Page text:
The children in my works act as the conjurers, welcoming with their innocence and purity, a spirit open to ancestors and a rewriting of their history. Offerings of artifacts were all ritual means of conjuring and connecting to spirit and ancestor, as well as a means of passing on tradition and status in plain sight. I make no attempt to recreate the past, rather to connect to diasporic practice. Through cultural material within the work, such as pearls, lace, cotton, bowls, feathers, old world artifacts of spiritual practice become a new world means to have some control over body, mind in spirit in a hostile new world. Feathers act as foils, for flight and freedom, passed down as factual fable between Africans trapped in the Americas. Mirrors and visual magnifiers are used to look back at the past but to also confront the present and future. The heavy use of pearls, replaces the traditional african beads used to anoint, represent status and wealth. Lacking access in the Americas, the hybridization of European status and wealth have been co-opted in to connect to spirit and ancestral tradition of lavish adornment.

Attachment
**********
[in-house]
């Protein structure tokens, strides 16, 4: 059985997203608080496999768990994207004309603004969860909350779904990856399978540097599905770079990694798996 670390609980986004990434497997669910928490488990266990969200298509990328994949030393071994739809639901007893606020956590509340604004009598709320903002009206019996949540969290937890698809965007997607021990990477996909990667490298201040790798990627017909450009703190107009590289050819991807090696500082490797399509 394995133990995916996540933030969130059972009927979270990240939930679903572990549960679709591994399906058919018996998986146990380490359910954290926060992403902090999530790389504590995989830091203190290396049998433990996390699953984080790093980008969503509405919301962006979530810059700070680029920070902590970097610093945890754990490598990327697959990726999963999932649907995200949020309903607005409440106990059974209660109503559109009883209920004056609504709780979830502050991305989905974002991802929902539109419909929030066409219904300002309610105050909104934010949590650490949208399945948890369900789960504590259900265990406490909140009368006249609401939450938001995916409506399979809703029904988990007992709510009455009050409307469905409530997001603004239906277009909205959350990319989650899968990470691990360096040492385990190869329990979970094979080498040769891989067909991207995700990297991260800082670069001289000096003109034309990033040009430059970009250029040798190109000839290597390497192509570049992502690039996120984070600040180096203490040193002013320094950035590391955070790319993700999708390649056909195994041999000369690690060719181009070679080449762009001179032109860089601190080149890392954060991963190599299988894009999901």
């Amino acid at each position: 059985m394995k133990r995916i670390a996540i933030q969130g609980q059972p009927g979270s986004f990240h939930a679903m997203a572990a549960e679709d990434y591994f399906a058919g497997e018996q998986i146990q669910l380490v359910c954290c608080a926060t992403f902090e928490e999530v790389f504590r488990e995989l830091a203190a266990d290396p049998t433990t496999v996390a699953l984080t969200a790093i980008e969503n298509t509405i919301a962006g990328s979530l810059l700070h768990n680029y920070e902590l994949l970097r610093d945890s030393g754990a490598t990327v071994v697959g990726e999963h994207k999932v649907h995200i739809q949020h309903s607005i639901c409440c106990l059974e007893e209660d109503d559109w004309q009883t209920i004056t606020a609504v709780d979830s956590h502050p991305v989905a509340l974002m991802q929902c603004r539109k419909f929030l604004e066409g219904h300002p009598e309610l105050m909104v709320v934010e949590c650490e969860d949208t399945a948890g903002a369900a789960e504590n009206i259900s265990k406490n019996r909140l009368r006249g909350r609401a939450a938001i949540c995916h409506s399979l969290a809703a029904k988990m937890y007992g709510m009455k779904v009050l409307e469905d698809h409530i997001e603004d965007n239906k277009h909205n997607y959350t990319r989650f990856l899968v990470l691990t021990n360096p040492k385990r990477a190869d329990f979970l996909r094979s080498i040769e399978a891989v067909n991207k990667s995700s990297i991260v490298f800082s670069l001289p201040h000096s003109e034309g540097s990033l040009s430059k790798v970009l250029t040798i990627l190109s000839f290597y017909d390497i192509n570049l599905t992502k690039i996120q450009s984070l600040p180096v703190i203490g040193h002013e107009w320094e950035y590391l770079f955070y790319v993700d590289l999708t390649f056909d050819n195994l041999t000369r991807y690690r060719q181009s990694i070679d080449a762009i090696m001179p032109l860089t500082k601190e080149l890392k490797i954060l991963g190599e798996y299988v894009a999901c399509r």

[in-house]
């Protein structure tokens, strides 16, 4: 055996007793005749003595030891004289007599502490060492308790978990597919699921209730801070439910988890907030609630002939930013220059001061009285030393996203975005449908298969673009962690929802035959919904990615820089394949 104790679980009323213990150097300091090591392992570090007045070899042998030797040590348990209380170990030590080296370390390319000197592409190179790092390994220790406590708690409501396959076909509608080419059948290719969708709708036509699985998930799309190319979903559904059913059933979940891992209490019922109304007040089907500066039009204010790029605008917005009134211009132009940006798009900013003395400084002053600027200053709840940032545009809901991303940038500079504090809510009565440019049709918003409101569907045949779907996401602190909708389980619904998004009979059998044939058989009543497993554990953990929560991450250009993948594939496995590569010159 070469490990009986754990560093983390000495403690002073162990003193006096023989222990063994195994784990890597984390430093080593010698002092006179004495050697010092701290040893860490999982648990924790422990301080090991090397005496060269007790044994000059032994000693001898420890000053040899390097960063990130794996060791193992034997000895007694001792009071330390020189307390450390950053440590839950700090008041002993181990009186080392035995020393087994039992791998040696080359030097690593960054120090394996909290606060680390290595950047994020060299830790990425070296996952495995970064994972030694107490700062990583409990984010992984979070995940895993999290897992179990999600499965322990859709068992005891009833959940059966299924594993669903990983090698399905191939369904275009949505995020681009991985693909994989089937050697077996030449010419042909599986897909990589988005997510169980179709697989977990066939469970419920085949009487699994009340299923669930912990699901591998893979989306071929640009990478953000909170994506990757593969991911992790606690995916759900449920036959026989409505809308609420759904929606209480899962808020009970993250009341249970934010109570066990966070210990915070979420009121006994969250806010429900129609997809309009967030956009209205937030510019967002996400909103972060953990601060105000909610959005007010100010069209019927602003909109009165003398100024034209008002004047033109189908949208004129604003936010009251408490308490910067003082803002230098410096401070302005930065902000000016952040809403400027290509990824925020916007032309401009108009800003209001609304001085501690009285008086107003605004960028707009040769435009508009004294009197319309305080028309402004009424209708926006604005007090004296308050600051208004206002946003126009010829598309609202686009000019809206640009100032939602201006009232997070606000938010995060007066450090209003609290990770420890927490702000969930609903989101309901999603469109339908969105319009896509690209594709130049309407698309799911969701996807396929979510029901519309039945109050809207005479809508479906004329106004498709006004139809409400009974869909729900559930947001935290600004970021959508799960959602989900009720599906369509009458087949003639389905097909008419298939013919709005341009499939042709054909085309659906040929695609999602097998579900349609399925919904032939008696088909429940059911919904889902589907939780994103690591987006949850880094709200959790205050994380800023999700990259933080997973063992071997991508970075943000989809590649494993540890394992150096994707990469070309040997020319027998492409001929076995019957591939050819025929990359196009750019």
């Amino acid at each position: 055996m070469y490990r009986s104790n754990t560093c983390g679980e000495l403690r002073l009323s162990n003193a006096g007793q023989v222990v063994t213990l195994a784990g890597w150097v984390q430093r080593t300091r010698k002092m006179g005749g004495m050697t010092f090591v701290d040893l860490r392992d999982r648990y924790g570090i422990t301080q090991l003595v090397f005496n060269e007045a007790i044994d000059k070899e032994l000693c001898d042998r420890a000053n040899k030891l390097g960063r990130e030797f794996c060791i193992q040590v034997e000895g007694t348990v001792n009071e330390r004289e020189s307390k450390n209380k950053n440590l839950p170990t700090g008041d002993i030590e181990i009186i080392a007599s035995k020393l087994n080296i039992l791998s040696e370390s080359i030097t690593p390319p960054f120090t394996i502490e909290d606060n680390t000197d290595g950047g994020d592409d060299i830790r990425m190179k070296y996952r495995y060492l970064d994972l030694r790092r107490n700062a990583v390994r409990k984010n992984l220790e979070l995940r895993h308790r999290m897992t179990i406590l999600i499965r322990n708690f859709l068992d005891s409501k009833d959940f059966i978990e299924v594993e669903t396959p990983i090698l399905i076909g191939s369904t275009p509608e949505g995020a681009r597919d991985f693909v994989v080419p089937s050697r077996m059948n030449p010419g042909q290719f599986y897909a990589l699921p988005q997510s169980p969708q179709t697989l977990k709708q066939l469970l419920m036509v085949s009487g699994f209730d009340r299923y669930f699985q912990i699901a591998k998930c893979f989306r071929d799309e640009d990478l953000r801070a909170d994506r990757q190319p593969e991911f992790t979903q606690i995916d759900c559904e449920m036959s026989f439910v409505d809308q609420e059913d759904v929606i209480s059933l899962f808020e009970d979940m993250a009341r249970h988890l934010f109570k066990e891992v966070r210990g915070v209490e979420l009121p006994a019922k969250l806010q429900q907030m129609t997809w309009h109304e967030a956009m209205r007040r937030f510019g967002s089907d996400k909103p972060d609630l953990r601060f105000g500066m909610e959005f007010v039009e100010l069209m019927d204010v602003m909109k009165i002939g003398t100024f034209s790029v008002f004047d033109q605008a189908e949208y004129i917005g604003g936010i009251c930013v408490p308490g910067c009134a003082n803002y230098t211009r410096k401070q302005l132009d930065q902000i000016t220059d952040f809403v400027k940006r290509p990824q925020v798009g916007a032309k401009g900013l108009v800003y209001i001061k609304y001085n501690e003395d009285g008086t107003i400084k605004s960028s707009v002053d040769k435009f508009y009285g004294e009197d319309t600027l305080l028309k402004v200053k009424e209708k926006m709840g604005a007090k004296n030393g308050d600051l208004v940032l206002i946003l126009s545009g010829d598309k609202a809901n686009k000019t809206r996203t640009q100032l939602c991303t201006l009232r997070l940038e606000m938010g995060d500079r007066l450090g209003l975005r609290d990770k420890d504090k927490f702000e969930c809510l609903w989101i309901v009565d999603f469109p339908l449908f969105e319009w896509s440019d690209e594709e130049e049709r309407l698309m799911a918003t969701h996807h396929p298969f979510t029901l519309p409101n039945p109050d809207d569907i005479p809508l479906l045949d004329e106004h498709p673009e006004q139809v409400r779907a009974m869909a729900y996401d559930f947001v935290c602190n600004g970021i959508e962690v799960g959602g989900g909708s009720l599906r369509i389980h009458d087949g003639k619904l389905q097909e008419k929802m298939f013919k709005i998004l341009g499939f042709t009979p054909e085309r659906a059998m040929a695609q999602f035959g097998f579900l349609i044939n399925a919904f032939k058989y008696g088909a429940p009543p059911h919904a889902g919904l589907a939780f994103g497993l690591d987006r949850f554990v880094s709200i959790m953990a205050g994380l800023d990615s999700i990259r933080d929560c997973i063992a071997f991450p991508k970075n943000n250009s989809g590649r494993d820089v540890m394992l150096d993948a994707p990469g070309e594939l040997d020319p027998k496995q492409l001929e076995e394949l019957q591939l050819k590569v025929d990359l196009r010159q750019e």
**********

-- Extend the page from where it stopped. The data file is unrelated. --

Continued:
I am connecting to my own personal history as a southern girl, taught nothing of her history. Longing to understand my place as an daughter of the Diaspora, my journey to connecting to home has been guided by me paying attention to energy, signs, and intuition as ancestral guidance to create works that explore race, history, spirit, memory and material culture as a means of connecting to my past. This connection is one the south has not taught its children, so I grew up with a void. The conversations around my artwork strive to explore these rituals, material artifacts as a means of channeling our history.